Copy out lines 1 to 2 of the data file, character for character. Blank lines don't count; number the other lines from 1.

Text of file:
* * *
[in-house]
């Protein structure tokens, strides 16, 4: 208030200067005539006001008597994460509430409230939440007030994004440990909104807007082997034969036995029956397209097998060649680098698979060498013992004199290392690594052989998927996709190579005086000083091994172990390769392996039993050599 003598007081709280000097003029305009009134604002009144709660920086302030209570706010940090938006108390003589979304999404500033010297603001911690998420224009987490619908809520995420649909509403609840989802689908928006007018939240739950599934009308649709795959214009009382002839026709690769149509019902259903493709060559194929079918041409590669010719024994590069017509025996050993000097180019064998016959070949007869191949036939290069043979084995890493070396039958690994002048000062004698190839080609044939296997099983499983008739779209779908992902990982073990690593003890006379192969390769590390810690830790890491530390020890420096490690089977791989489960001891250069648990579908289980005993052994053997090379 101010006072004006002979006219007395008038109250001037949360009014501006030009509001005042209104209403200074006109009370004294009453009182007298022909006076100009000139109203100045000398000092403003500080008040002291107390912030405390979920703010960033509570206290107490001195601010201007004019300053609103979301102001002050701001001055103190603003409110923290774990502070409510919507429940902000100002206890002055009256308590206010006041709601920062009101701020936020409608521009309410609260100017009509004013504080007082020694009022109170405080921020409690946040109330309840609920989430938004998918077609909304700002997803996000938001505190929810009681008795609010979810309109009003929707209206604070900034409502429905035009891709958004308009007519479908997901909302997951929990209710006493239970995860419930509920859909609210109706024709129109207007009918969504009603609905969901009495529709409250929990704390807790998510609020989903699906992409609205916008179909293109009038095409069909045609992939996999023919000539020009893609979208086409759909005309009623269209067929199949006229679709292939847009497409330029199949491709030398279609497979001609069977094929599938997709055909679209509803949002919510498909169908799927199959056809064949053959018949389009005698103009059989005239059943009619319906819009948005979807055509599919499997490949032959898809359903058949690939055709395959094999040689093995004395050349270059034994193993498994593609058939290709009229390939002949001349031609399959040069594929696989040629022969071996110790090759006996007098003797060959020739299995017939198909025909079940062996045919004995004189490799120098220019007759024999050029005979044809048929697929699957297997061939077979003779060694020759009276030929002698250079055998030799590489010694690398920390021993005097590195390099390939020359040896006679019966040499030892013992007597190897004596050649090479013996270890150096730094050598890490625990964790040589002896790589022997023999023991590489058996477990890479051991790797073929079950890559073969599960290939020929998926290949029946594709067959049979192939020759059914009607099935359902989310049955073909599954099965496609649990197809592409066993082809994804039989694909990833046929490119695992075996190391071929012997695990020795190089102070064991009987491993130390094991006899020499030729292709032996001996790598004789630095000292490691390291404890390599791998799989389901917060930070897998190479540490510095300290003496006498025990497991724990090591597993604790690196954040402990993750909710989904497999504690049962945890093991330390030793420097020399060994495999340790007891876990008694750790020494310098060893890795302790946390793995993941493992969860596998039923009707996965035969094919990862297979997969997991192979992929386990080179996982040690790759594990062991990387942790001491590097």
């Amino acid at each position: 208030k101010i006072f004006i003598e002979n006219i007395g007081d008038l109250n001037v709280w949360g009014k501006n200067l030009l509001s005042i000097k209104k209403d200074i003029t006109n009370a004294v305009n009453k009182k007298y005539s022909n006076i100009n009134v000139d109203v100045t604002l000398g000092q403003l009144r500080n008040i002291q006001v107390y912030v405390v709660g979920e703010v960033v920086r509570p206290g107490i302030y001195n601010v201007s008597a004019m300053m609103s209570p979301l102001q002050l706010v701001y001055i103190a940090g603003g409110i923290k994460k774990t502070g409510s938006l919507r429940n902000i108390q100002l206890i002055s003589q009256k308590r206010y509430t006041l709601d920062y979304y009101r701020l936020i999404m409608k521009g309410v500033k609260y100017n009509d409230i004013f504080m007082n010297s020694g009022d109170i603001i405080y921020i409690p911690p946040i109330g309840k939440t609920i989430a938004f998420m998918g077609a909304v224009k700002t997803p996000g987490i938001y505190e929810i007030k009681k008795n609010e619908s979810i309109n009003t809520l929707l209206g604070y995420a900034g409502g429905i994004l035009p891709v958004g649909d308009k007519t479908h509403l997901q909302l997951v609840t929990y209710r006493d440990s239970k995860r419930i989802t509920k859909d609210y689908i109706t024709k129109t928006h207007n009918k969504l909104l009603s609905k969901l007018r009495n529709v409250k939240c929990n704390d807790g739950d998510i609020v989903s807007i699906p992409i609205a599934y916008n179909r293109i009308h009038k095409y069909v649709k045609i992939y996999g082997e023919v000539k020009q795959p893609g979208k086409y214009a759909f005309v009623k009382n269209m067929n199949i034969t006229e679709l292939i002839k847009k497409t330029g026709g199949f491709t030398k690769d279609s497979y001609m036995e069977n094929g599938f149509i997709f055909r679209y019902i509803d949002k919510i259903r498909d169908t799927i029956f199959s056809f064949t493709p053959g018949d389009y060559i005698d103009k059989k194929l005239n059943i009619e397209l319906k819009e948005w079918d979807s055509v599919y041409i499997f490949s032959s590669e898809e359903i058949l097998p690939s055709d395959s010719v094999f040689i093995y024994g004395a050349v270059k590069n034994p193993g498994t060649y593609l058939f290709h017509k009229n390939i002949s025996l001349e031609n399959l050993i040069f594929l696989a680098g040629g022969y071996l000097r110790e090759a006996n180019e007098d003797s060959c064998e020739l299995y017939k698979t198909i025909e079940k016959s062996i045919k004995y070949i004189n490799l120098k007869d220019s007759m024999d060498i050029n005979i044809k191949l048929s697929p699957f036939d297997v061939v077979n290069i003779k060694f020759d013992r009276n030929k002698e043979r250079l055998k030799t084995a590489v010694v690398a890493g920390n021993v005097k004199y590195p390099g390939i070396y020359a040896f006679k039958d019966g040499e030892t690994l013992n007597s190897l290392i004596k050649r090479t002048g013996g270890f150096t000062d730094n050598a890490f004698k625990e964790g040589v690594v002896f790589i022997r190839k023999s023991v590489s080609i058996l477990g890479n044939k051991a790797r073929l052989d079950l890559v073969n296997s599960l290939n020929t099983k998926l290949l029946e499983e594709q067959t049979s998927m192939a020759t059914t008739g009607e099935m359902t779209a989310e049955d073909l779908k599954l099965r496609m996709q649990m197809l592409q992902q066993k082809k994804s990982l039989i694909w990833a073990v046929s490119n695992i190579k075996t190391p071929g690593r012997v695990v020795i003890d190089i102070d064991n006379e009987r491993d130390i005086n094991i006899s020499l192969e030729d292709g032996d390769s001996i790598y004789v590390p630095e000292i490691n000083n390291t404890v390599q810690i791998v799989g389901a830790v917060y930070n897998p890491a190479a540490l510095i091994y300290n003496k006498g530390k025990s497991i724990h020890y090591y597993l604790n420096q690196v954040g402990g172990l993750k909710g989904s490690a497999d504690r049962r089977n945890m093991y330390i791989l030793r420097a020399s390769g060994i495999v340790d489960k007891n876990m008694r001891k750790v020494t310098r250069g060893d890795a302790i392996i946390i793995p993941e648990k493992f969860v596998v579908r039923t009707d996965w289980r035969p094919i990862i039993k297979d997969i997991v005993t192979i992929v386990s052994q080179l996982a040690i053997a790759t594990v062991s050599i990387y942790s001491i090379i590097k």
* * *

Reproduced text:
[in-house]
């Protein structure tokens, strides 16, 4: 208030200067005539006001008597994460509430409230939440007030994004440990909104807007082997034969036995029956397209097998060649680098698979060498013992004199290392690594052989998927996709190579005086000083091994172990390769392996039993050599 003598007081709280000097003029305009009134604002009144709660920086302030209570706010940090938006108390003589979304999404500033010297603001911690998420224009987490619908809520995420649909509403609840989802689908928006007018939240739950599934009308649709795959214009009382002839026709690769149509019902259903493709060559194929079918041409590669010719024994590069017509025996050993000097180019064998016959070949007869191949036939290069043979084995890493070396039958690994002048000062004698190839080609044939296997099983499983008739779209779908992902990982073990690593003890006379192969390769590390810690830790890491530390020890420096490690089977791989489960001891250069648990579908289980005993052994053997090379 101010006072004006002979006219007395008038109250001037949360009014501006030009509001005042209104209403200074006109009370004294009453009182007298022909006076100009000139109203100045000398000092403003500080008040002291107390912030405390979920703010960033509570206290107490001195601010201007004019300053609103979301102001002050701001001055103190603003409110923290774990502070409510919507429940902000100002206890002055009256308590206010006041709601920062009101701020936020409608521009309410609260100017009509004013504080007082020694009022109170405080921020409690946040109330309840609920989430938004998918077609909304700002997803996000938001505190929810009681008795609010979810309109009003929707209206604070900034409502429905035009891709958004308009007519479908997901909302997951929990209710006493239970995860419930509920859909609210109706024709129109207007009918969504009603609905969901009495529709409250929990704390807790998510609020989903699906992409609205916008179909293109009038095409069909045609992939996999023919000539020009893609979208086409759909005309009623269209067929199949006229679709292939847009497409330029199949491709030398279609497979001609069977094929599938997709055909679209509803949002919510498909169908799927199959056809064949053959018949389009005698103009059989005239059943009619319906819009948005979807055509599919499997490949032959898809359903058949690939055709395959094999040689093995004395050349270059034994193993498994593609058939290709009229390939002949001349031609399959040069594929696989040629022969071996110790090759006996007098003797060959020739299995017939198909025909079940062996045919004995004189490799120098220019007759024999050029005979044809048929697929699957297997061939077979003779060694020759009276030929002698250079055998030799590489010694690398920390021993005097590195390099390939020359040896006679019966040499030892013992007597190897004596050649090479013996270890150096730094050598890490625990964790040589002896790589022997023999023991590489058996477990890479051991790797073929079950890559073969599960290939020929998926290949029946594709067959049979192939020759059914009607099935359902989310049955073909599954099965496609649990197809592409066993082809994804039989694909990833046929490119695992075996190391071929012997695990020795190089102070064991009987491993130390094991006899020499030729292709032996001996790598004789630095000292490691390291404890390599791998799989389901917060930070897998190479540490510095300290003496006498025990497991724990090591597993604790690196954040402990993750909710989904497999504690049962945890093991330390030793420097020399060994495999340790007891876990008694750790020494310098060893890795302790946390793995993941493992969860596998039923009707996965035969094919990862297979997969997991192979992929386990080179996982040690790759594990062991990387942790001491590097």